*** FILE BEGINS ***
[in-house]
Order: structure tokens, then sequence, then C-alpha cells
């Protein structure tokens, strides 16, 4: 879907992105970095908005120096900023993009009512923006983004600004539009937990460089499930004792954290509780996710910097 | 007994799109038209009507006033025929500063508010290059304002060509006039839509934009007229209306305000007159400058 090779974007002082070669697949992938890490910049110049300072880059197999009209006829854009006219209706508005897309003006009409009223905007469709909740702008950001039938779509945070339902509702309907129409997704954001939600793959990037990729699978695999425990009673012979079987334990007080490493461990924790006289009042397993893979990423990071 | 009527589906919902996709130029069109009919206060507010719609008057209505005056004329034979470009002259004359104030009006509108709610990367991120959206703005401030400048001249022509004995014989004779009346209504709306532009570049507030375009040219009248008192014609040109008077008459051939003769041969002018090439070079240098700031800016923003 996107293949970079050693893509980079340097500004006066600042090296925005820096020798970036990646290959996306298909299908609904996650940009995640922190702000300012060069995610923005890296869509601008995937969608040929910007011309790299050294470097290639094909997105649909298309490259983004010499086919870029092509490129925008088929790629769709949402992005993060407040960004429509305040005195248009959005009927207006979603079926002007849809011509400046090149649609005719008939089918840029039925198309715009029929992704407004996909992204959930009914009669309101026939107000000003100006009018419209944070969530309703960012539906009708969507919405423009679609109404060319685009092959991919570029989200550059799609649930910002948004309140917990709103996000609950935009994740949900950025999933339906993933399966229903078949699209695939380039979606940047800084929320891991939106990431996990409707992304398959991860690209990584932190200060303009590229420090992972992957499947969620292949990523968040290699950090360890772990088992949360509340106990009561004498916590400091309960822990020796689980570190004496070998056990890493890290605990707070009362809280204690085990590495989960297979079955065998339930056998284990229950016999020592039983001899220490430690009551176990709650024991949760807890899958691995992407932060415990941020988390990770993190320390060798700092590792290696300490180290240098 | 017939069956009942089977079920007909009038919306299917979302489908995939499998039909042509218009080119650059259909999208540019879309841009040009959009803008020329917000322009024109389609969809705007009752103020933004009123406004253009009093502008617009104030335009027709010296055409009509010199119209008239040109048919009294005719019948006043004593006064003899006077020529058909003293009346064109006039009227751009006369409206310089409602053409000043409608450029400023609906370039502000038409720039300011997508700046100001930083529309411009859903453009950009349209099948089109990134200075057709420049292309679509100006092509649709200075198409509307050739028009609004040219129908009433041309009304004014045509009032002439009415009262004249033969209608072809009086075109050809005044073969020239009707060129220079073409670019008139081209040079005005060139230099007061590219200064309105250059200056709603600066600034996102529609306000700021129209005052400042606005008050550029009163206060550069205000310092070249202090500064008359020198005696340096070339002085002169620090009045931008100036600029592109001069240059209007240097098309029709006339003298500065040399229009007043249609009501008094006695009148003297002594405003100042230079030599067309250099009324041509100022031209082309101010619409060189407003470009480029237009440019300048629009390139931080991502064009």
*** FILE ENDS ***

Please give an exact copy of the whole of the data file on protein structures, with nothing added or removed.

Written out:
[in-house]
Order: structure tokens, then sequence, then C-alpha cells
């Protein structure tokens, strides 16, 4: 879907992105970095908005120096900023993009009512923006983004600004539009937990460089499930004792954290509780996710910097 | 007994799109038209009507006033025929500063508010290059304002060509006039839509934009007229209306305000007159400058 090779974007002082070669697949992938890490910049110049300072880059197999009209006829854009006219209706508005897309003006009409009223905007469709909740702008950001039938779509945070339902509702309907129409997704954001939600793959990037990729699978695999425990009673012979079987334990007080490493461990924790006289009042397993893979990423990071 | 009527589906919902996709130029069109009919206060507010719609008057209505005056004329034979470009002259004359104030009006509108709610990367991120959206703005401030400048001249022509004995014989004779009346209504709306532009570049507030375009040219009248008192014609040109008077008459051939003769041969002018090439070079240098700031800016923003 996107293949970079050693893509980079340097500004006066600042090296925005820096020798970036990646290959996306298909299908609904996650940009995640922190702000300012060069995610923005890296869509601008995937969608040929910007011309790299050294470097290639094909997105649909298309490259983004010499086919870029092509490129925008088929790629769709949402992005993060407040960004429509305040005195248009959005009927207006979603079926002007849809011509400046090149649609005719008939089918840029039925198309715009029929992704407004996909992204959930009914009669309101026939107000000003100006009018419209944070969530309703960012539906009708969507919405423009679609109404060319685009092959991919570029989200550059799609649930910002948004309140917990709103996000609950935009994740949900950025999933339906993933399966229903078949699209695939380039979606940047800084929320891991939106990431996990409707992304398959991860690209990584932190200060303009590229420090992972992957499947969620292949990523968040290699950090360890772990088992949360509340106990009561004498916590400091309960822990020796689980570190004496070998056990890493890290605990707070009362809280204690085990590495989960297979079955065998339930056998284990229950016999020592039983001899220490430690009551176990709650024991949760807890899958691995992407932060415990941020988390990770993190320390060798700092590792290696300490180290240098 | 017939069956009942089977079920007909009038919306299917979302489908995939499998039909042509218009080119650059259909999208540019879309841009040009959009803008020329917000322009024109389609969809705007009752103020933004009123406004253009009093502008617009104030335009027709010296055409009509010199119209008239040109048919009294005719019948006043004593006064003899006077020529058909003293009346064109006039009227751009006369409206310089409602053409000043409608450029400023609906370039502000038409720039300011997508700046100001930083529309411009859903453009950009349209099948089109990134200075057709420049292309679509100006092509649709200075198409509307050739028009609004040219129908009433041309009304004014045509009032002439009415009262004249033969209608072809009086075109050809005044073969020239009707060129220079073409670019008139081209040079005005060139230099007061590219200064309105250059200056709603600066600034996102529609306000700021129209005052400042606005008050550029009163206060550069205000310092070249202090500064008359020198005696340096070339002085002169620090009045931008100036600029592109001069240059209007240097098309029709006339003298500065040399229009007043249609009501008094006695009148003297002594405003100042230079030599067309250099009324041509100022031209082309101010619409060189407003470009480029237009440019300048629009390139931080991502064009």